Comedy Of Errors - Threnody For A Dead Queen

Kev Rowland

In many ways I find it wonderfully strange that Comedy of Errors reformed and released a new album on CD in 2011, since when this has been their sixth, as to me they have always belonged to an earlier time. I am not sure exactly when they broke up, but it was before I was introduced to them in 1991/92, and still if anyone mentions their name I immediately think of the original tape version of “The Student Prince - Part 1” and Mark Colton (Credo) raving over them time and again. Since returning with the excellent ‘Disobey’ their line-up has been incredibly stable and there are few other bands who have managed to keep up with their output since then (a notable exception being Galahad and their offshoots), with IQ releasing just two albums during the same period, Pendragon two, and Credo just one (although I see from a FB post today that Mark and Mike Varty are in the studio).

In CofE we have the excitement and drive of a new band combined with the experience of a very old one (singer Joe Cairney and keyboard player Jim Johnstone both played on the 1985 ‘Ever Be The Prize’ cassette while guitarist Mark Spalding joined soon afterwards). That they continue to perform exciting neo prog as if they have never been away, is simply wonderful, and yet again we have a great album displaying everything that is good about the genre, and them in particular. It opens with two epics, and another further along, so there are three songs more than 12 minutes in length while the other five are all four minutes or less. Some of these are instrumentals which allow the band to bounce along and have some fun, mostly acting as nice cleansers which give a pace and dynamic to the album. It is to the longer pieces to which fans will naturally be attracted as, like everything on the album, they are highly polished and wonderfully inviting. I don’t believe Joe has ever really been given the credit for being such an amazing singer, and I am sure that if CofE had been formed in London instead of Glasgow then they would be much more of a household name. They are no longer using a second guitarist, and what we have now are the same quartet (with drummer Bruce Levick) who recorded ‘Disobey’, along with bassist John Fitzgerald who joined in time for the next one, 2013’s ‘Fanfare & Fantasy’.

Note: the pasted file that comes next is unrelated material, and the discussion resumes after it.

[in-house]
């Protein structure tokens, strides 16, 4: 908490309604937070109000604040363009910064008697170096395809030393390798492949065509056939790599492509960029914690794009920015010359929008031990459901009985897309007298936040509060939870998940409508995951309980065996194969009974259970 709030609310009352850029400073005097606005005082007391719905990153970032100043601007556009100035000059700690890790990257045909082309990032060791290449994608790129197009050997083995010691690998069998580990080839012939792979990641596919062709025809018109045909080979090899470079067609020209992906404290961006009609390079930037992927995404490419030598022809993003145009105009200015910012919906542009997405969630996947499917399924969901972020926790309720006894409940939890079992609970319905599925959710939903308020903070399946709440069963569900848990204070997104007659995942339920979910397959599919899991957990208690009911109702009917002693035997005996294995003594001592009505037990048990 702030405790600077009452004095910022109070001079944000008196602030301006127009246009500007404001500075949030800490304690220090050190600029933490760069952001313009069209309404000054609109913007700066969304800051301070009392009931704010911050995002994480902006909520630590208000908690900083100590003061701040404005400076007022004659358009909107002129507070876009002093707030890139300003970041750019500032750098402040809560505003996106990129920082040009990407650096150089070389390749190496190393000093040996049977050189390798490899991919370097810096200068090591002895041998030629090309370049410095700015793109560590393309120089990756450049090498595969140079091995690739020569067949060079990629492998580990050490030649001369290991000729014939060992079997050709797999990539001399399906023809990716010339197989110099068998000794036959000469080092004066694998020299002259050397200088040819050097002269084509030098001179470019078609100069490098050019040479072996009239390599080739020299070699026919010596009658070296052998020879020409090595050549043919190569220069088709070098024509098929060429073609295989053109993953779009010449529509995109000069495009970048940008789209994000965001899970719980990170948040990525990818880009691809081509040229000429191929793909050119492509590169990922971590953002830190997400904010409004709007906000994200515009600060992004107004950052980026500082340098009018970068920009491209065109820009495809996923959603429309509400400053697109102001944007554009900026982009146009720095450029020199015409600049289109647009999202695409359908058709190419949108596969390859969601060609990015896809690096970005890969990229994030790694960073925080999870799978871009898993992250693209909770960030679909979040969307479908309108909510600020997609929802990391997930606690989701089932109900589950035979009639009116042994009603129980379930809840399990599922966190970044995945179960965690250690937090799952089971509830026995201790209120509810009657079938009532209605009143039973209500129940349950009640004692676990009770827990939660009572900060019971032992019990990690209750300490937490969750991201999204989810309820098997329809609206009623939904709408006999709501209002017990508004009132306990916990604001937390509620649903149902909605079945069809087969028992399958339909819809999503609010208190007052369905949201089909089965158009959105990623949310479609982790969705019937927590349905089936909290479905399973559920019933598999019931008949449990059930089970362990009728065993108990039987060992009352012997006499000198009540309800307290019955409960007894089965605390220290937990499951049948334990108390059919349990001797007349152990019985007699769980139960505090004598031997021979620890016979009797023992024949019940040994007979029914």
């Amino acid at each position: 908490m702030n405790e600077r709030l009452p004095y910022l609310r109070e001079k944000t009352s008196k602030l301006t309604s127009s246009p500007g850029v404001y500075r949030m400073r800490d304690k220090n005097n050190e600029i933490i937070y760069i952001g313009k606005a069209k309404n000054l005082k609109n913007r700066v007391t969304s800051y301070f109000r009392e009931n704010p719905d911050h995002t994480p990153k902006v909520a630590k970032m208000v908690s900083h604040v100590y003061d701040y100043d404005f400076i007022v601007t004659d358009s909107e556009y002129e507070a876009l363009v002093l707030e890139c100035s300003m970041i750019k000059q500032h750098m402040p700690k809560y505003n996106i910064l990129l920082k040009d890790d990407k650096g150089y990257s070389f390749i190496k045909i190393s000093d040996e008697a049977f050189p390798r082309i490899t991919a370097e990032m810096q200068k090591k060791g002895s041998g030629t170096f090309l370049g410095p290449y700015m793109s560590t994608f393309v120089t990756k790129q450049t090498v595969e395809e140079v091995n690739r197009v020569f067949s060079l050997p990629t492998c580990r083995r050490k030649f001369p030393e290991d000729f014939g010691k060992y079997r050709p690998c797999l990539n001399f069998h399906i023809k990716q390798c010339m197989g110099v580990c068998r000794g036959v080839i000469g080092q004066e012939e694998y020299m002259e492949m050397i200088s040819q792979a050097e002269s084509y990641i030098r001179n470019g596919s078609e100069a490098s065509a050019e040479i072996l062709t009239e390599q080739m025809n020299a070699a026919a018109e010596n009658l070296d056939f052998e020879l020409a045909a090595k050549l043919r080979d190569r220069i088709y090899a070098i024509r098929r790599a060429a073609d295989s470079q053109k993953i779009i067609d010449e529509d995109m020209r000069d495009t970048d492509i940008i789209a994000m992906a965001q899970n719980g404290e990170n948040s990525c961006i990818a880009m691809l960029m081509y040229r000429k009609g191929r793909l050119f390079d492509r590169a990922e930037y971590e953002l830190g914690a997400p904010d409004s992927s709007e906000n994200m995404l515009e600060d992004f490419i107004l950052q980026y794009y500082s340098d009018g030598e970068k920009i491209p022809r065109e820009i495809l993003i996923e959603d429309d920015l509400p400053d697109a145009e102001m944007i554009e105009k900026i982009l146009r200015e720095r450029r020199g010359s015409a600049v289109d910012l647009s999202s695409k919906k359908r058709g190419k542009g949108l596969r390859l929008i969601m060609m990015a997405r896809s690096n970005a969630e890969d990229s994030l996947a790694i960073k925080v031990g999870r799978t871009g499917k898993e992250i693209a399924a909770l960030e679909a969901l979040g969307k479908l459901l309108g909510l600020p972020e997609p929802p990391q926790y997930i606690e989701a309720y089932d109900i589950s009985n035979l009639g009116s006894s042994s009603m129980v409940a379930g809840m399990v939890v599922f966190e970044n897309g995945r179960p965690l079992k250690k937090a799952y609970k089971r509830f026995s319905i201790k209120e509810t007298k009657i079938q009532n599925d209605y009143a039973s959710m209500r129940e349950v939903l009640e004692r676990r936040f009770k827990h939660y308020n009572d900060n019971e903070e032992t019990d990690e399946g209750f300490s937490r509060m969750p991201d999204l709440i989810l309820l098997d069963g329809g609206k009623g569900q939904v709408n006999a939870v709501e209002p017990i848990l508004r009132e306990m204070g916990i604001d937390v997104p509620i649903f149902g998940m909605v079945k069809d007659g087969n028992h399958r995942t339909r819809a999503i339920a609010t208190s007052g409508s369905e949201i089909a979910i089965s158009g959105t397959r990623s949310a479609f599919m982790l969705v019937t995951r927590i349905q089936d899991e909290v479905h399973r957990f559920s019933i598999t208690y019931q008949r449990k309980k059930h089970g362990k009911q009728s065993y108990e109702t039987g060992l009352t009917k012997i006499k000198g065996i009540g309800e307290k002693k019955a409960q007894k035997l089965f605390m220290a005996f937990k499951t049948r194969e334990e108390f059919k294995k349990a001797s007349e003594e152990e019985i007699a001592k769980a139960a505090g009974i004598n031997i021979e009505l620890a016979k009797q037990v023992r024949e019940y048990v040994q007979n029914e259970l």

This is exciting, vibrant, and if somehow you have missed out on Comedy of Errors and their albums so far then now is the time to rectify that as they continue to release wonderful works.

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